it’s the way that you do it

And that’s what gets results.

Harken back a tick, to when I mentioned about the sensory processing things. At that point, I was starting to face up to long-standing patterns of human interaction and adaptation to change and all, because I had the emotional and mental space to do so. Maybe the fact that I have been sitting here staring at various tabs, looking for something not my words to explain it… explains it.

This happens.

It’s been happening — I thought! — around situations relating to fibro, and now I see it may be related to something I don’t want to name yet because naming it changes people’s perceptions.* Names have meaning. Names imply things like “this person doesn’t know how to do certain social things” and I can do them. When I can. Which isn’t always. I talked on time; I was late with German because I wanted to get it right, right? So what happens when you blow a person’s language centers wide-open and cross it with the possibility of neurodivergence? Do you expect universal delays or is this a mitigating factor?

Kids are supposed to go through phases, sure, but mine were… not kid phases. A kid who speaks doctor by the age of ten? A kid who tracks hurricanes before she knows her times tables? (A kid who dreamed in Weather Channel reports for years on end before it went all slick and modern and consumer-friendly, ew. I miss the old interface, where it felt like I was part of a secret club.) A kid who comes up with family trees like sequoias and they’re all for fictional universes?

And when they stopped being phases and started being part of who I was? “Oh, that’s Mari again, naming people she may never even write.” Or “Oh, Mari, you could’ve been a doctor/meteorologist!” No, sorry, I’m not mathematical enough. But I am a crack problem-solver. Give me the variables and I’ll sniff out the pattern before too very long. The supernatural is only deduction you don’t understand. (And magic is science we haven’t proven yet.)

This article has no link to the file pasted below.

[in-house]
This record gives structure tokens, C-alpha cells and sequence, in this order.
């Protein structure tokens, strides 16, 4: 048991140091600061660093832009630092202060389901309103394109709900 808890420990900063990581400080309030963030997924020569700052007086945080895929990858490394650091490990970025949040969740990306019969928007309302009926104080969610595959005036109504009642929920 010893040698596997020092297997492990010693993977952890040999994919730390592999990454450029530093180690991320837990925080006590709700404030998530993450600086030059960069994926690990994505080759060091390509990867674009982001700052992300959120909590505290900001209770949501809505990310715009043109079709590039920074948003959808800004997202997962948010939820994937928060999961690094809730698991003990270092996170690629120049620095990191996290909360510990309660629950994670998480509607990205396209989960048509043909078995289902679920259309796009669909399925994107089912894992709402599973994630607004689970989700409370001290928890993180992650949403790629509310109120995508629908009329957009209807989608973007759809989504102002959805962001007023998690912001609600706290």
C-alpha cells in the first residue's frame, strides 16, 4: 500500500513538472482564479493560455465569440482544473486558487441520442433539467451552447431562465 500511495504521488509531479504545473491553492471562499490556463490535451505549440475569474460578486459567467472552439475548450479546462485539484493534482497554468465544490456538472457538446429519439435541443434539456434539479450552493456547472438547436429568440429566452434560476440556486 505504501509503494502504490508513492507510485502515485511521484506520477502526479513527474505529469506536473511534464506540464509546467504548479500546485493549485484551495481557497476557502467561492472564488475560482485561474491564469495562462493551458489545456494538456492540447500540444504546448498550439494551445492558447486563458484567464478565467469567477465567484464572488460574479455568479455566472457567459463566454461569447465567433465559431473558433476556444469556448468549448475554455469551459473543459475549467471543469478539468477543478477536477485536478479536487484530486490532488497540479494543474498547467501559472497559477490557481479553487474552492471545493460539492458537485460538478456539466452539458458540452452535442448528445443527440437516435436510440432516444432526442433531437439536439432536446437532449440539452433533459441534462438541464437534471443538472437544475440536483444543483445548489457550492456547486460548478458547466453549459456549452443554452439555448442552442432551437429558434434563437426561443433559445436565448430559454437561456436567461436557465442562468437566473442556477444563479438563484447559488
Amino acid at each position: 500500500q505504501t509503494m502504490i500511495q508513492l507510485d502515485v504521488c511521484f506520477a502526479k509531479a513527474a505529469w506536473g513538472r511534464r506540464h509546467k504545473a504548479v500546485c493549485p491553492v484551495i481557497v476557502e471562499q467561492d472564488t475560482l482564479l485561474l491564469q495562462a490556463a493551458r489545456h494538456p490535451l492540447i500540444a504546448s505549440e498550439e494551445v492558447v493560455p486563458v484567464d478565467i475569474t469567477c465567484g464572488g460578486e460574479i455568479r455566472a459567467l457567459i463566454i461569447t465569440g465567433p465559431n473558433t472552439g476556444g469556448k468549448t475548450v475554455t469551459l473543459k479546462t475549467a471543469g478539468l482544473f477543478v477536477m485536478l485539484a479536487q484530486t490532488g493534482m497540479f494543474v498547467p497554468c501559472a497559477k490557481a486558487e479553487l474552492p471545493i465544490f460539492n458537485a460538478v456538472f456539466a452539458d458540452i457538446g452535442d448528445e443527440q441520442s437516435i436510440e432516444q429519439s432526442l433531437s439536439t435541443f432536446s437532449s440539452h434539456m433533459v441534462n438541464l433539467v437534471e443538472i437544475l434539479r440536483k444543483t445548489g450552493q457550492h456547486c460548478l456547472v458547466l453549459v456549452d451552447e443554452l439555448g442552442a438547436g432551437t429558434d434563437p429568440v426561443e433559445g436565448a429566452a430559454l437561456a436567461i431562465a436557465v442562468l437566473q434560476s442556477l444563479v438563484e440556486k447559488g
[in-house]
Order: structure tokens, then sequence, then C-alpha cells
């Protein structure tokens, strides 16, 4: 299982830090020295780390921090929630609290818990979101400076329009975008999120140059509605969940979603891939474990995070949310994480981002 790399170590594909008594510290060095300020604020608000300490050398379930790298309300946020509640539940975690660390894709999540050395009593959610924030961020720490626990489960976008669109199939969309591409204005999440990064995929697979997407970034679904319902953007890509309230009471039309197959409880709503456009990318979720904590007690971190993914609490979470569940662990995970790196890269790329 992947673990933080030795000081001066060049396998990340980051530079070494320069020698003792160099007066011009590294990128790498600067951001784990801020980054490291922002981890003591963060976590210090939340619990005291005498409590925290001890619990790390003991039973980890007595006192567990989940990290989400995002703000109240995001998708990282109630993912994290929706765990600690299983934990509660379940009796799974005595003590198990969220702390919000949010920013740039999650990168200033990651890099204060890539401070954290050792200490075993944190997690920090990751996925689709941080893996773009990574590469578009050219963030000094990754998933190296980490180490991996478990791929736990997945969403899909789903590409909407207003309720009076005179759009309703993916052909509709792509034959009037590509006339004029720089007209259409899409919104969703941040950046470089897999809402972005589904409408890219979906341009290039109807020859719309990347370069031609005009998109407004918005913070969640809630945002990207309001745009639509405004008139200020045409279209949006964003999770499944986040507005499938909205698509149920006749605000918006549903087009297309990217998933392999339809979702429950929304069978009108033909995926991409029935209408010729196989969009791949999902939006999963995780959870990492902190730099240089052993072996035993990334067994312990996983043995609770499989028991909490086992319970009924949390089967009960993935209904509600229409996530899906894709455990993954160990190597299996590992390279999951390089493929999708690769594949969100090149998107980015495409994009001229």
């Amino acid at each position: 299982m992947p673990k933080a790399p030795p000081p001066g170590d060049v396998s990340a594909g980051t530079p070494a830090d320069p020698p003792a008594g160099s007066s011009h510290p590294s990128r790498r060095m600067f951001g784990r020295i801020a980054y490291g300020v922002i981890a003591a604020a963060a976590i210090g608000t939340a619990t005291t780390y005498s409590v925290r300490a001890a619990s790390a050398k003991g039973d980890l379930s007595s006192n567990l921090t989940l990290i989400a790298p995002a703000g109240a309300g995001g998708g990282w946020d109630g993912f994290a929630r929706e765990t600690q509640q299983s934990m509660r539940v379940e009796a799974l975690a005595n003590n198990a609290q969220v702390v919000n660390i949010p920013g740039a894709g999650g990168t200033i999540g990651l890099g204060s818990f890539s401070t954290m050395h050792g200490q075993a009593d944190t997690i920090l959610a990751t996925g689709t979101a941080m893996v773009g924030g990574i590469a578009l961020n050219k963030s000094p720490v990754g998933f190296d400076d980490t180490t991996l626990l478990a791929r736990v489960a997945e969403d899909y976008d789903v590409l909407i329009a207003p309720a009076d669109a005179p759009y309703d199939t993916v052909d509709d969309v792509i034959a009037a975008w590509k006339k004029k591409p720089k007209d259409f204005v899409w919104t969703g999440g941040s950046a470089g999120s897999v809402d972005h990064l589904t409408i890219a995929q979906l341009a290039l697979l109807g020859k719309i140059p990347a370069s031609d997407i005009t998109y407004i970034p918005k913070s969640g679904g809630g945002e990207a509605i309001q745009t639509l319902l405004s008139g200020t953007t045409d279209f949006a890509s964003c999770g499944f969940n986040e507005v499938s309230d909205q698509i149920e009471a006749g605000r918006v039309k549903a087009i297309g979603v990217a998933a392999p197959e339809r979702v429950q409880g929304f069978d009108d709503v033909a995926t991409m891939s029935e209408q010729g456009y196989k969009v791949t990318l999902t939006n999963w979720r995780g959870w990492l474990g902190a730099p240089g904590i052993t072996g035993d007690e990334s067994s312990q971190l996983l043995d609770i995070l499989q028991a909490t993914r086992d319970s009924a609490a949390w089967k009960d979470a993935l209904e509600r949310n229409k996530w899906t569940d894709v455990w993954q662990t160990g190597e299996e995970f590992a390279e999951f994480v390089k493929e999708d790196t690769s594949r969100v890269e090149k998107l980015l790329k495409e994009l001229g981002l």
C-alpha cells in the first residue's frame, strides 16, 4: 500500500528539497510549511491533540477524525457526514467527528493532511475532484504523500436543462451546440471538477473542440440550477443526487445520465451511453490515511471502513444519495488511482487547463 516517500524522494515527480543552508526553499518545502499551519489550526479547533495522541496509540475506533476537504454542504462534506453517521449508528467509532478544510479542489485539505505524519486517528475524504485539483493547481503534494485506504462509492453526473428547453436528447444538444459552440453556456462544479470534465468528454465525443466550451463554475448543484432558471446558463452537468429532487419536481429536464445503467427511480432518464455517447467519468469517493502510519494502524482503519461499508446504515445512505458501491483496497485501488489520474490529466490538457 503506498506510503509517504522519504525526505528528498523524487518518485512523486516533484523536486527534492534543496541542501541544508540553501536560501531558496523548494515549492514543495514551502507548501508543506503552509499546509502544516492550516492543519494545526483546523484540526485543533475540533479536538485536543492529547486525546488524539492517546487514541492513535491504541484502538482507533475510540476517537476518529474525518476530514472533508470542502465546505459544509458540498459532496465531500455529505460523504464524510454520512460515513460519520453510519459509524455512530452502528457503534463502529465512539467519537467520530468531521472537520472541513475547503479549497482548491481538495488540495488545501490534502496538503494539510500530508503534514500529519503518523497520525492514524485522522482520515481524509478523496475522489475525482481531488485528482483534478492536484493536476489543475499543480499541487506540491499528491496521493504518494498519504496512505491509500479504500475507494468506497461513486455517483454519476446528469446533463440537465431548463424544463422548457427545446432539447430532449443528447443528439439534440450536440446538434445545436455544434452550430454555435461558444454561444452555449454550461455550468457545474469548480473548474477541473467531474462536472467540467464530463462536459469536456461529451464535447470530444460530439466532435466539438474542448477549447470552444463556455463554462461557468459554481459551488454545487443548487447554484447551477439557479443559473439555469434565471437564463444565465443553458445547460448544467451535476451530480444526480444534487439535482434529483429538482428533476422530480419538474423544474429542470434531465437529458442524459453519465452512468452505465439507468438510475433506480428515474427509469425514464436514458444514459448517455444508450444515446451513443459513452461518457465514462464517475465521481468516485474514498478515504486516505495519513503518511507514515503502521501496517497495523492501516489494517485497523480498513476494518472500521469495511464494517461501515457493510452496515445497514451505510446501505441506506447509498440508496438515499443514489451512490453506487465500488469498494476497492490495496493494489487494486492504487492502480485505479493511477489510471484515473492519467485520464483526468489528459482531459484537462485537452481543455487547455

If I’m too jacked up on caffeine or certain other environmental factors** then I get cranky like a toddler. I need to blue-screen and I can’t. So I surf the soundwaves or, if I’m distressed, fight the beaten-in urge to repress my tears. Because it takes so much for the dam to break, it breaks hard and I howl. But you’d howl too if your mental image of “now” was a gaping abyss.

See, this is where therapies like DBT both win and fail. Win because at least with mindfulness, I can process — when I have room — what is making what do what. I’m a natural D20 when it comes to critical thinking; it’s a defense mechanism as much as a way to get ahead in academia. I tick along nicely in that respect. The fail hits when DBT insists on confining the client to the present without reaching into the past to figure out why a person needs DBT in the first place. I am incapable of letting the mystery lie.

Also, the Zen woo isn’t me at all.

There’s one more thing that bothers me. I’m imaginative. I’m a story person and I always loved Pretend when it wasn’t some usual boring twaddle. I can shift realities. You probably haven’t seen me act, not in a proper role. I wish you could. I was good. I’m surely rubbish now, what with the rote memorization issues. But I do a darn good staged reading. Empathy helps. The people on the page become so real; they always have.

And empathy is a thing with me, this sitting with a person, being where they are with them.

What it means in a context I don’t fully understand… I don’t fully understand.

So. Therapy. I hope soon. I look like someone who rides the change waves but you’re not staring at my broken-out face in the mirror. You’re not clinging to the known because there’s so much unknown out there and what if more things change before I’m ready? Or maybe you are, and you know what this is like. Maybe you know the questions I’m asking: is it this what I don’t want to name, or is there really a point in a person’s life where she is well and truly and permanently overcooked?

Is that a thing, or is this the thing my mother wouldn’t be surprised to hear?

* But it’s worth noting that as an adult, I did volunteer with a day-camp kinda thing for kids, and one kid made sense to me in a way that he wasn’t making sense to other kids or, apparently, some adults.

** stupid dopamine issues


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